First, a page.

Detective fiction is one of the most popular literary genres, and has been for centuries, but where did the genre come from? Why did mystery, suspense, and crime fiction become such a huge part of literature and popular culture? And how has the detective genre changed in the past 200+ years?
Detective fiction can be traced back to the 1800s, around the time of the Industrial Revolution. Before this time, most people lived in smaller towns and worked and socialized in closer circles, so people knew everyone they came into contact with for the most part. But with the rise of industrial jobs, more people began moving to cities, which lead to interacting with more strangers on a daily basis, a heightened sense of suspicion and uncertainty, and yes, more crime. It was around this time too where police forces were first established. London’s police force came to be in 1829, and New York City got its police force in 1845. With more people living in cities and crime rates on the rise, the setting was right for detective genres to flourish.
The first modern detective story is often thought to be Edgar Allan Poe’s The Murders in the Rue Morgue, a short story published in 1841 that introduced the world to private detective Monsieur C. Auguste Dupin. In fact, detective fiction was so new when Dupin entered the literary world that the word “detective” hadn’t even been used in English before.
The first detective novel followed soon after with British author Wilkie Collins’s The Moonstone. The story was first serialized in Charles Dickens’s journal All the Year Round. And in 1868, it was released as a complete novel. This novel is significant not just because it’s the first detective novel, but also because it established many of the classic tropes and attributes of the detective novel. The Moonstone‘s detective character Sergeant Cuff was based on the real-life detective Inspector Jonathan Whicher, one of the first ever detectives of Scotland Yard.
The detective character who really shaped the way we see literary detectives to this day, however, is probably someone you’ve guessed already: Sherlock Holmes. Not only is he the most famous detective character to ever be written, Sherlock Holmes is one of the most popular characters in fiction ever. Holmes was inspired in part on Poe’s detective Dupin, but he was also based on a real man: Dr. Joseph Bell. Bell was a surgeon and lecturer at the University of Edinburgh. Sherlock Holmes author Sir Arthur Conan Doyle met Dr. Bell in 1877, and Doyle has said he modeled Holmes’s quick wit and intelligence off of Bell. The first Sherlock Holmes novel, A Study in Scarlet came out in 1887, and Doyle continued to write Sherlock Holmes novels and short stories until around 1927.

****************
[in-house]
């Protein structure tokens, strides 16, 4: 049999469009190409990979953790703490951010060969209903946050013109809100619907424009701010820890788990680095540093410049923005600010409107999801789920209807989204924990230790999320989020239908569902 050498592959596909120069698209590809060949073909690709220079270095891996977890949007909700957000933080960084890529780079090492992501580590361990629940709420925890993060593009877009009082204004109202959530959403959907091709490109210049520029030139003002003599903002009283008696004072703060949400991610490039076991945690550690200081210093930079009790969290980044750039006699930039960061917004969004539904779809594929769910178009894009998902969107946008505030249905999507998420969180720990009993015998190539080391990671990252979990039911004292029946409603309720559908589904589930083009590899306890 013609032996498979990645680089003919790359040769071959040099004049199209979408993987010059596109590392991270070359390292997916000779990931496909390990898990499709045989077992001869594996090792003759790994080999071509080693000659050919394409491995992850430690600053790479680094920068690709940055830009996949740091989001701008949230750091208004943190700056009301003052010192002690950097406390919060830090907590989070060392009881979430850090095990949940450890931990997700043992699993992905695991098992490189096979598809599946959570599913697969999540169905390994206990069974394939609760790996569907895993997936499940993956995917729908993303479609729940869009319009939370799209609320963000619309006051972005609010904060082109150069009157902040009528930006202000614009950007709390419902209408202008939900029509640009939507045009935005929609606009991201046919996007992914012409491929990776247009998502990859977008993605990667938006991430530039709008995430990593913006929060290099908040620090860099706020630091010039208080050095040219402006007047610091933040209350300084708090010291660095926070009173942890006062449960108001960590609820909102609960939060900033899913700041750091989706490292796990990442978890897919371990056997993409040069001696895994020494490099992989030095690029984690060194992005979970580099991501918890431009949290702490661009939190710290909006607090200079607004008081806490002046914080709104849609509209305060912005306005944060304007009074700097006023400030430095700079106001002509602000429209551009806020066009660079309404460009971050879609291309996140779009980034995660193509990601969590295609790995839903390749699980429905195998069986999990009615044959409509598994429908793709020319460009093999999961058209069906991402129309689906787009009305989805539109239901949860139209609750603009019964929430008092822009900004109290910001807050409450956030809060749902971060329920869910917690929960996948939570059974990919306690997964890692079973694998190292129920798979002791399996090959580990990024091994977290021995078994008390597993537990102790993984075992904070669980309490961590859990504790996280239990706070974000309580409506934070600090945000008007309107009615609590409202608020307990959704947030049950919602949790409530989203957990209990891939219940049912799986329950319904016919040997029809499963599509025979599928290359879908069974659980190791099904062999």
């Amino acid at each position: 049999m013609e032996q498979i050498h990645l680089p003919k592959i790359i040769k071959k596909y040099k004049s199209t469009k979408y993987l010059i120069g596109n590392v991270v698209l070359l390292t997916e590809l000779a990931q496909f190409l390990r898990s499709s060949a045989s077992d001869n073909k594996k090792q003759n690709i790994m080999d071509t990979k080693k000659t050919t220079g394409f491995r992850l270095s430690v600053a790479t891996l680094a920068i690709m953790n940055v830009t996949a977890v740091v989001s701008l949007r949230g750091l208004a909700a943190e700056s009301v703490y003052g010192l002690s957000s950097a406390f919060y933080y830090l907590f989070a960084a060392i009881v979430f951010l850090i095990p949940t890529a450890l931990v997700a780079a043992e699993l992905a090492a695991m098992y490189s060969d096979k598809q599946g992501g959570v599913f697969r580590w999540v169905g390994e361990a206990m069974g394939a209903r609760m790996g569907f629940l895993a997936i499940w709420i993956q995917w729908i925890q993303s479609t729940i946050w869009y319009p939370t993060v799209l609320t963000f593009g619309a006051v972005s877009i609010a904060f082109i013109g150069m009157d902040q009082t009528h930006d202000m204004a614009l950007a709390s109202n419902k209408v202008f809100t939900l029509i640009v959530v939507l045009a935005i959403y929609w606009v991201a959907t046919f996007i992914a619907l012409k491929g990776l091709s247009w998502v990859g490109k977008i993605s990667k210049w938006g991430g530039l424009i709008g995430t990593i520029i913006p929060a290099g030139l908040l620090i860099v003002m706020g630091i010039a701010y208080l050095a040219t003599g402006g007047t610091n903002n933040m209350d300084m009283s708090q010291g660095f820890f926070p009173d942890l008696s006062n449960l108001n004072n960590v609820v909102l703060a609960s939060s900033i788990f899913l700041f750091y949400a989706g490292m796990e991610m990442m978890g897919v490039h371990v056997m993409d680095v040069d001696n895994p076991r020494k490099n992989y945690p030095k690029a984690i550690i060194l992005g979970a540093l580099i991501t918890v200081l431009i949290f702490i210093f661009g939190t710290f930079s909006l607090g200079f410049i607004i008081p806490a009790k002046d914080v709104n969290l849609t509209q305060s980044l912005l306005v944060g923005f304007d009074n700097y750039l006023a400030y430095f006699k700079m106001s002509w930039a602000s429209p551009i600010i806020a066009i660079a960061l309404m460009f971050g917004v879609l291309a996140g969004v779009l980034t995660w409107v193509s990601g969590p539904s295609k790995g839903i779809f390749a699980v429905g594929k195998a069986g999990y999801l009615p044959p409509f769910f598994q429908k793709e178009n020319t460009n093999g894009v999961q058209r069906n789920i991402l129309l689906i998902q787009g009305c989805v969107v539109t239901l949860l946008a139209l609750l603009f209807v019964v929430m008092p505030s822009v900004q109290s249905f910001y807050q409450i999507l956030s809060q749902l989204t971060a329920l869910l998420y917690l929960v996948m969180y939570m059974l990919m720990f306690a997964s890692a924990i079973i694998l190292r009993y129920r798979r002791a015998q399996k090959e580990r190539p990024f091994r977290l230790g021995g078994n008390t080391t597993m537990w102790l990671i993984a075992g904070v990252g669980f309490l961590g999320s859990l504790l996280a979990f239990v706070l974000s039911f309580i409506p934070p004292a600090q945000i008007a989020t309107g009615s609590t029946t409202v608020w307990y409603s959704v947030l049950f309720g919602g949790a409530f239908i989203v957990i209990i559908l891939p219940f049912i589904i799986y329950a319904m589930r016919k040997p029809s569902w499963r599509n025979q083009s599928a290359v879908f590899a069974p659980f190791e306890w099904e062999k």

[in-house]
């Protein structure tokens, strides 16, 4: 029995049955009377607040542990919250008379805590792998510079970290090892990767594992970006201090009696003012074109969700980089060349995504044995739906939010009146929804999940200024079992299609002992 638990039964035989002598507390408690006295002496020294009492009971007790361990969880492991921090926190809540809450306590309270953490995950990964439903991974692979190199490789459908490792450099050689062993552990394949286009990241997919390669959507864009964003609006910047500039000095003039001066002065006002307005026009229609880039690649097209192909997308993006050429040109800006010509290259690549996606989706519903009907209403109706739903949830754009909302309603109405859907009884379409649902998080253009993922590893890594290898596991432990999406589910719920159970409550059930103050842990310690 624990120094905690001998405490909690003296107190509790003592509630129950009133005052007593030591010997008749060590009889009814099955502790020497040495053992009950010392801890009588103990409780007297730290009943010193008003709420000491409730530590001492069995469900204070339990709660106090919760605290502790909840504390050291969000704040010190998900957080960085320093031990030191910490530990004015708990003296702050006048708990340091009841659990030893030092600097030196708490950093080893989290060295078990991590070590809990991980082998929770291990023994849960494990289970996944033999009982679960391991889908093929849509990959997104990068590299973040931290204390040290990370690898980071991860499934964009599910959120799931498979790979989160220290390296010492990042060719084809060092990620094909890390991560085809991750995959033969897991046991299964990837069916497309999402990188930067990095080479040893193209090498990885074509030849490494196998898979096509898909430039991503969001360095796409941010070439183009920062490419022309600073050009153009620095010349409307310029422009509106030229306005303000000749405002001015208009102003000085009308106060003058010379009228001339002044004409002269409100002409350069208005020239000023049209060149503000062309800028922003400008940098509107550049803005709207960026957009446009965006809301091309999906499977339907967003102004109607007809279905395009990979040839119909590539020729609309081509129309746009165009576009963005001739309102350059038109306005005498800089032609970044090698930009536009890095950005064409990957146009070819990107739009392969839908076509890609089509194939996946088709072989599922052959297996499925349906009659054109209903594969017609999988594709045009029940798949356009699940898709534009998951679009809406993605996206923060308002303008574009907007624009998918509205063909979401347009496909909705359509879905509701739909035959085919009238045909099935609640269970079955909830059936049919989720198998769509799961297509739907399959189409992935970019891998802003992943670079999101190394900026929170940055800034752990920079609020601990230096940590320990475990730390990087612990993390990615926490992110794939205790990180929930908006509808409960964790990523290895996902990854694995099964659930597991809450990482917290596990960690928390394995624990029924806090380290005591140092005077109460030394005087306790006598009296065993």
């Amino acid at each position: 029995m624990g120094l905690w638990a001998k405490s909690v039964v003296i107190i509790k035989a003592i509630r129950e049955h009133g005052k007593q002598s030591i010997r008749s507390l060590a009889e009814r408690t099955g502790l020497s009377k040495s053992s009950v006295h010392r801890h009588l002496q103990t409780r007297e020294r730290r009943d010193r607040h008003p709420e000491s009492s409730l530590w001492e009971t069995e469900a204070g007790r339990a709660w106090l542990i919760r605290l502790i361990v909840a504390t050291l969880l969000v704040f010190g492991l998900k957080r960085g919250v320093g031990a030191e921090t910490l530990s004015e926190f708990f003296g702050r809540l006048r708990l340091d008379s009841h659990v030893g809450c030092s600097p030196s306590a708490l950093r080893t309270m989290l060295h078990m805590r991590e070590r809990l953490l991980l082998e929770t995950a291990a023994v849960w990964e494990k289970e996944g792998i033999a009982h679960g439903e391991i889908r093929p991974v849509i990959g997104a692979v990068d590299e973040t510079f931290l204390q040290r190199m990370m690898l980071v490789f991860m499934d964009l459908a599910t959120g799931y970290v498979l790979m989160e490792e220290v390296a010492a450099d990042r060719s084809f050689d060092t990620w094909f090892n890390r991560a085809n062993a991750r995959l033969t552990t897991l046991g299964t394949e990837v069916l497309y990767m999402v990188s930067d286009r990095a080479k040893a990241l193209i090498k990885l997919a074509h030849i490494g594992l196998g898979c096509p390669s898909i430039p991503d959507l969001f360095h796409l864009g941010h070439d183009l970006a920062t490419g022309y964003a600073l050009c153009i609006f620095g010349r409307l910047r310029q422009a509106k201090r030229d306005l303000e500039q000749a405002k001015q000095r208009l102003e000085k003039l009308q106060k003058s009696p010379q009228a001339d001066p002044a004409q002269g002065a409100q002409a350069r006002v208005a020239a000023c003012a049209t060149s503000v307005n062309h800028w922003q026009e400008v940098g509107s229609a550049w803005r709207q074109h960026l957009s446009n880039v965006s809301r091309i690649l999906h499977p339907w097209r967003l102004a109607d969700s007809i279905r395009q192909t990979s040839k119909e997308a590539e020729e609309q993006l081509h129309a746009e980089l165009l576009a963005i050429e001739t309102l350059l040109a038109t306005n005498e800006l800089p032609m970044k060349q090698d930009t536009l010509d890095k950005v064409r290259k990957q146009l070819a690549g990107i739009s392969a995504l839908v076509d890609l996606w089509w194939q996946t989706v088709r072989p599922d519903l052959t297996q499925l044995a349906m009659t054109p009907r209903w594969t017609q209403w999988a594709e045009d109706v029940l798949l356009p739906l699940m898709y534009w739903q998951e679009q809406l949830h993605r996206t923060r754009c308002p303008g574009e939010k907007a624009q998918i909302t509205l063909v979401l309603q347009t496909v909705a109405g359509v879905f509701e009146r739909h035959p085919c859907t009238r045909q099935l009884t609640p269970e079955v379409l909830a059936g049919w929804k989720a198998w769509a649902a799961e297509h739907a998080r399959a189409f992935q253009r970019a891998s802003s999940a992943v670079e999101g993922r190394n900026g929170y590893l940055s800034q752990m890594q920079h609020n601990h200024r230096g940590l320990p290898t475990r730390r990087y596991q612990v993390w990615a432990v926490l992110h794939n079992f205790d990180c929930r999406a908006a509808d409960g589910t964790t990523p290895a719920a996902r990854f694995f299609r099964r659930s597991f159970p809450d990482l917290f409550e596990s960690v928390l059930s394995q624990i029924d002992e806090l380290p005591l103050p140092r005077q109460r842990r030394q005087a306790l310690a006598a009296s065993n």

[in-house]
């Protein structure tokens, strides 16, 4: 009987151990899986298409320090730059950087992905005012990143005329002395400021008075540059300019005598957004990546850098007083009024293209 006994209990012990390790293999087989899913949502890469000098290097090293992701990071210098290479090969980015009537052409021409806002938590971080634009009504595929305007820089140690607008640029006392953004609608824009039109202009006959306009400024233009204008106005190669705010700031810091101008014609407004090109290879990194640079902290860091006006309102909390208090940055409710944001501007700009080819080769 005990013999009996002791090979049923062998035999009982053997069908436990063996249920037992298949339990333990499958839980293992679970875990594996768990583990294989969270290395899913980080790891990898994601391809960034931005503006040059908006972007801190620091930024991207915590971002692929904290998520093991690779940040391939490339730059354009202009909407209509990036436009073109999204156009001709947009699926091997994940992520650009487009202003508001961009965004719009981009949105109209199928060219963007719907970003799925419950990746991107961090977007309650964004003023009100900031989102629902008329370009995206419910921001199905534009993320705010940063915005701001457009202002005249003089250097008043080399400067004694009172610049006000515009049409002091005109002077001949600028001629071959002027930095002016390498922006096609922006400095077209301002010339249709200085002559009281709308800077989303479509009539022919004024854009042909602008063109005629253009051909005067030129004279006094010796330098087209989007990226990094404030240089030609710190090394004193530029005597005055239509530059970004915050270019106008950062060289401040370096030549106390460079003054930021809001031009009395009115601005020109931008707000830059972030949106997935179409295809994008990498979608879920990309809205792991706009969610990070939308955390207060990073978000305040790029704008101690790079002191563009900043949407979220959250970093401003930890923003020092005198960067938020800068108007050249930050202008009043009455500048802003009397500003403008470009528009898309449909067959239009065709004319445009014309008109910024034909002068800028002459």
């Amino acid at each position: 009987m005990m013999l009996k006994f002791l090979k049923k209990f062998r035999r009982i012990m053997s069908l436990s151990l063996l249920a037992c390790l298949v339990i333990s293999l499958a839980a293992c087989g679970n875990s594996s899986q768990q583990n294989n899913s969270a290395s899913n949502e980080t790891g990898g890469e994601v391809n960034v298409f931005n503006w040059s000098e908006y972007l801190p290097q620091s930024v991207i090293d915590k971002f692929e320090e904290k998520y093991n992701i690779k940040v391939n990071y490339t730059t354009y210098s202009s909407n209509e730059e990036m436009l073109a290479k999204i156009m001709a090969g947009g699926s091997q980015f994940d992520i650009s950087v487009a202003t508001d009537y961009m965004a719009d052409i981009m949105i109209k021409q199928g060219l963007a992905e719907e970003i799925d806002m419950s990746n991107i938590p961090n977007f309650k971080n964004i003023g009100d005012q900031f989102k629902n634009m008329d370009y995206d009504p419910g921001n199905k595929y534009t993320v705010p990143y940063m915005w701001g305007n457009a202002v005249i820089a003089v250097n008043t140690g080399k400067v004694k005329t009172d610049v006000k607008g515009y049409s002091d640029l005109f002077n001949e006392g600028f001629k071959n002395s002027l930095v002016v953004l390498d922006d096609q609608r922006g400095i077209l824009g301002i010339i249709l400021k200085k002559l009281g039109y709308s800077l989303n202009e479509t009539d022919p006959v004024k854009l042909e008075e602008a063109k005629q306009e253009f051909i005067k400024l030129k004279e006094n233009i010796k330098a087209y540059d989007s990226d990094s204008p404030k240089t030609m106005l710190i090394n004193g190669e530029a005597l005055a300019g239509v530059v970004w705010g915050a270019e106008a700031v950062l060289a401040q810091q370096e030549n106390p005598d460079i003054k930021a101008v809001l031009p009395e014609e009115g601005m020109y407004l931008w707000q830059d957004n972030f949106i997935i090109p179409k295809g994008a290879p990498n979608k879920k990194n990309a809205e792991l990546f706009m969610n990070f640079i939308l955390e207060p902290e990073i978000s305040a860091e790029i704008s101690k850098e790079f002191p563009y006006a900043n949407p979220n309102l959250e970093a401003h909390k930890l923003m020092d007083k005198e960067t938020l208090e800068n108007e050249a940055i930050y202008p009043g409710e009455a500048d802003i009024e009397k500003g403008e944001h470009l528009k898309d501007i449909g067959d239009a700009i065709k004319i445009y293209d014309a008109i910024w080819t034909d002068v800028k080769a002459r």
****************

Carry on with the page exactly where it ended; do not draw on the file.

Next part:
1920 to 1939 came to be known as the Golden Age of Detective Fiction. And the queen of his age was Agatha Christie. During her lifetime, Agatha Christie wrote sixty-six detective novels and fourteen short story collections. Her novel And Then There Were None remains one of the best-selling books of all time, and as of 2018, the Guinness World Records listed Christie as the best-selling fiction writer of all time. Christie is responsible for creating not one but two of the most famous detectives in literary history: Hercule Poirot and Miss Marple. These detective characters remain highly influential to contemporary crime fiction writers.
Christie and other authors from the Golden Age of Detective Fiction have created a legacy of detective novels based on gathering clues and solving crimes as if they were puzzles the reader can solve with the detective. In contemporary literature, this style has evolved into what we now call cozy mysteries.
In response to the Golden Age authors, some American writers began to examine and reconsider the formula for detective fiction. Many people started to think of puzzle-solving crime fiction as too unrealistic and too clean. These authors and their readers were looking for crime novels that were more based in reality and the way real crimes happen. And so the hardboiled detective genre was born. These stories included detectives that were dealing with corrupt cops and organized crime. Hardboiled crime novels create a world where it’s every man for himself, and the detective can trust no one.
While hardboiled detective fiction emerged as early as the 1920s, the detective genre really took off in America in the 1930s-1950s. One of the most popular hardboiled detective novels from this period is Raymond Chandler’s The Big Sleep, the novel that introduced readers to the detective Philip Marlowe. This character would go on to feature in many of Chandler’s short stories and novels. And you’ll find many film adaptations featuring this hardboiled detective as well.
That leads us to where we are today with fictional detectives in contemporary crime fiction. Now, mystery and suspense fiction is more popular than ever. What that means is that there is room for many types of detective genres answering to readers’ specific tastes and interests. If you’re looking for supernatural detective stories, they’re out there. If you enjoy the realism and grittiness of the hardboiled detective genre, it’s still out there. If you want to revisit familiar and beloved detective characters, there are plenty of newer adaptations of classic detectives. For instance, give Sherry Thomas’s Lady Sherlock series a try. It really is a great time to be a mystery reader.
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